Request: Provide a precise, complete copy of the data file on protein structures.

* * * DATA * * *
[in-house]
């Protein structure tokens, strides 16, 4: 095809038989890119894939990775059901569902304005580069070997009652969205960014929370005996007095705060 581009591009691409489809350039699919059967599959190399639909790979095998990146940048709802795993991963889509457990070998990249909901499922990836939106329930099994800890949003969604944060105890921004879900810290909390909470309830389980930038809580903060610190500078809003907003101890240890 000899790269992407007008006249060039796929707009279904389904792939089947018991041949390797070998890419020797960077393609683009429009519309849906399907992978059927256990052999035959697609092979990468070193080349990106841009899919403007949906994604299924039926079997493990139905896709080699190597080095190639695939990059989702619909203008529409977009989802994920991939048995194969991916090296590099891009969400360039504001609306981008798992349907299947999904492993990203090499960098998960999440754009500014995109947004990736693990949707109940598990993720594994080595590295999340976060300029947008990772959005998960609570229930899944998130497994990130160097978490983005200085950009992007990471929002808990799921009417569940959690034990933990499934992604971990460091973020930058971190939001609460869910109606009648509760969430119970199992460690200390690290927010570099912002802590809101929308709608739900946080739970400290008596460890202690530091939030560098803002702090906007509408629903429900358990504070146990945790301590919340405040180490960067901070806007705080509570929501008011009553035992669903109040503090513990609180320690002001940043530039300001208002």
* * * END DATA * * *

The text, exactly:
[in-house]
């Protein structure tokens, strides 16, 4: 095809038989890119894939990775059901569902304005580069070997009652969205960014929370005996007095705060 581009591009691409489809350039699919059967599959190399639909790979095998990146940048709802795993991963889509457990070998990249909901499922990836939106329930099994800890949003969604944060105890921004879900810290909390909470309830389980930038809580903060610190500078809003907003101890240890 000899790269992407007008006249060039796929707009279904389904792939089947018991041949390797070998890419020797960077393609683009429009519309849906399907992978059927256990052999035959697609092979990468070193080349990106841009899919403007949906994604299924039926079997493990139905896709080699190597080095190639695939990059989702619909203008529409977009989802994920991939048995194969991916090296590099891009969400360039504001609306981008798992349907299947999904492993990203090499960098998960999440754009500014995109947004990736693990949707109940598990993720594994080595590295999340976060300029947008990772959005998960609570229930899944998130497994990130160097978490983005200085950009992007990471929002808990799921009417569940959690034990933990499934992604971990460091973020930058971190939001609460869910109606009648509760969430119970199992460690200390690290927010570099912002802590809101929308709608739900946080739970400290008596460890202690530091939030560098803002702090906007509408629903429900358990504070146990945790301590919340405040180490960067901070806007705080509570929501008011009553035992669903109040503090513990609180320690002001940043530039300001208002």